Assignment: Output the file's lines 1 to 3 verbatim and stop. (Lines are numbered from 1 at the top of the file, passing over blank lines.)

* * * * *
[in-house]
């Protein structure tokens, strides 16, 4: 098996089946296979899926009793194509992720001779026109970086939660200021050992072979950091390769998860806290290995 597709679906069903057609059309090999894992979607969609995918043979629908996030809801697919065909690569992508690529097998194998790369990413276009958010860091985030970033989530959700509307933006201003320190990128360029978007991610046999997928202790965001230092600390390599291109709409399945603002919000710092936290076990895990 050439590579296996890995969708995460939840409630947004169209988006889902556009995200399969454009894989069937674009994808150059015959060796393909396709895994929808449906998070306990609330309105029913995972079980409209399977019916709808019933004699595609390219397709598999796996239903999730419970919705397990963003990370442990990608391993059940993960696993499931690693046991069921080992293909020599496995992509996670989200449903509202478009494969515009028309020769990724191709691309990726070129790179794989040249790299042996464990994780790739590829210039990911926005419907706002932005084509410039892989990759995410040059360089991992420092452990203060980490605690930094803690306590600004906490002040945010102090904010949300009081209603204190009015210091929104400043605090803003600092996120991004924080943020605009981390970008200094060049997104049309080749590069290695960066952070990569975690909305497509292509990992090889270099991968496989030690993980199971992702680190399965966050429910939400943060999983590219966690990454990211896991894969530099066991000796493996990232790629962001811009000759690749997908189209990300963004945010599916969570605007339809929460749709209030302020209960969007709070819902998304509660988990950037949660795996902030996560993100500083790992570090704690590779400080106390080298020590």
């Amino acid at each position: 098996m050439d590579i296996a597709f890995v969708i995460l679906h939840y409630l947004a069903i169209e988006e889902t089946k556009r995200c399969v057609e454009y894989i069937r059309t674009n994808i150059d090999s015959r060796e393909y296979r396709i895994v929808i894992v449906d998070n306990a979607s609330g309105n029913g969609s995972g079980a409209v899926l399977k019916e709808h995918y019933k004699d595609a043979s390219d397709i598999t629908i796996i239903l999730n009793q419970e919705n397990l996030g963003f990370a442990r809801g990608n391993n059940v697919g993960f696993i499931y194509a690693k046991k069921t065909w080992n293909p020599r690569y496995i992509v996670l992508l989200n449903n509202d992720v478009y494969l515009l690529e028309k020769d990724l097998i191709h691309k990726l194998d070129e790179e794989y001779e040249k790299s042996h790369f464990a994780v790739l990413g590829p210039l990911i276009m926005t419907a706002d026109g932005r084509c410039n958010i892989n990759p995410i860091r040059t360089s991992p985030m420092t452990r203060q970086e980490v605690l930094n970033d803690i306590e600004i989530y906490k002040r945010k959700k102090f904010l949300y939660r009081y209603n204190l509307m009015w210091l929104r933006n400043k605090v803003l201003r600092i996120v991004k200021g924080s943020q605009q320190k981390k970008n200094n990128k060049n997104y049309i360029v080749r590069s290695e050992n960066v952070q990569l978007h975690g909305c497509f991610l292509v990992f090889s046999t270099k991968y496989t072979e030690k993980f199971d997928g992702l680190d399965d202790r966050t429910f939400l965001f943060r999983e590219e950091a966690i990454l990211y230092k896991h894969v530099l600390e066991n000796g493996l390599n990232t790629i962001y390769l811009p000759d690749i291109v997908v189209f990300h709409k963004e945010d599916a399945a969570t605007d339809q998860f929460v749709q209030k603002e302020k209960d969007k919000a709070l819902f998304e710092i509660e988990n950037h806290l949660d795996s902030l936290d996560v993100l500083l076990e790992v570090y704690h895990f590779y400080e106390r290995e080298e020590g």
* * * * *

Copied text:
[in-house]
């Protein structure tokens, strides 16, 4: 098996089946296979899926009793194509992720001779026109970086939660200021050992072979950091390769998860806290290995 597709679906069903057609059309090999894992979607969609995918043979629908996030809801697919065909690569992508690529097998194998790369990413276009958010860091985030970033989530959700509307933006201003320190990128360029978007991610046999997928202790965001230092600390390599291109709409399945603002919000710092936290076990895990 050439590579296996890995969708995460939840409630947004169209988006889902556009995200399969454009894989069937674009994808150059015959060796393909396709895994929808449906998070306990609330309105029913995972079980409209399977019916709808019933004699595609390219397709598999796996239903999730419970919705397990963003990370442990990608391993059940993960696993499931690693046991069921080992293909020599496995992509996670989200449903509202478009494969515009028309020769990724191709691309990726070129790179794989040249790299042996464990994780790739590829210039990911926005419907706002932005084509410039892989990759995410040059360089991992420092452990203060980490605690930094803690306590600004906490002040945010102090904010949300009081209603204190009015210091929104400043605090803003600092996120991004924080943020605009981390970008200094060049997104049309080749590069290695960066952070990569975690909305497509292509990992090889270099991968496989030690993980199971992702680190399965966050429910939400943060999983590219966690990454990211896991894969530099066991000796493996990232790629962001811009000759690749997908189209990300963004945010599916969570605007339809929460749709209030302020209960969007709070819902998304509660988990950037949660795996902030996560993100500083790992570090704690590779400080106390080298020590």
């Amino acid at each position: 098996m050439d590579i296996a597709f890995v969708i995460l679906h939840y409630l947004a069903i169209e988006e889902t089946k556009r995200c399969v057609e454009y894989i069937r059309t674009n994808i150059d090999s015959r060796e393909y296979r396709i895994v929808i894992v449906d998070n306990a979607s609330g309105n029913g969609s995972g079980a409209v899926l399977k019916e709808h995918y019933k004699d595609a043979s390219d397709i598999t629908i796996i239903l999730n009793q419970e919705n397990l996030g963003f990370a442990r809801g990608n391993n059940v697919g993960f696993i499931y194509a690693k046991k069921t065909w080992n293909p020599r690569y496995i992509v996670l992508l989200n449903n509202d992720v478009y494969l515009l690529e028309k020769d990724l097998i191709h691309k990726l194998d070129e790179e794989y001779e040249k790299s042996h790369f464990a994780v790739l990413g590829p210039l990911i276009m926005t419907a706002d026109g932005r084509c410039n958010i892989n990759p995410i860091r040059t360089s991992p985030m420092t452990r203060q970086e980490v605690l930094n970033d803690i306590e600004i989530y906490k002040r945010k959700k102090f904010l949300y939660r009081y209603n204190l509307m009015w210091l929104r933006n400043k605090v803003l201003r600092i996120v991004k200021g924080s943020q605009q320190k981390k970008n200094n990128k060049n997104y049309i360029v080749r590069s290695e050992n960066v952070q990569l978007h975690g909305c497509f991610l292509v990992f090889s046999t270099k991968y496989t072979e030690k993980f199971d997928g992702l680190d399965d202790r966050t429910f939400l965001f943060r999983e590219e950091a966690i990454l990211y230092k896991h894969v530099l600390e066991n000796g493996l390599n990232t790629i962001y390769l811009p000759d690749i291109v997908v189209f990300h709409k963004e945010d599916a399945a969570t605007d339809q998860f929460v749709q209030k603002e302020k209960d969007k919000a709070l819902f998304e710092i509660e988990n950037h806290l949660d795996s902030l936290d996560v993100l500083l076990e790992v570090y704690h895990f590779y400080e106390r290995e080298e020590g």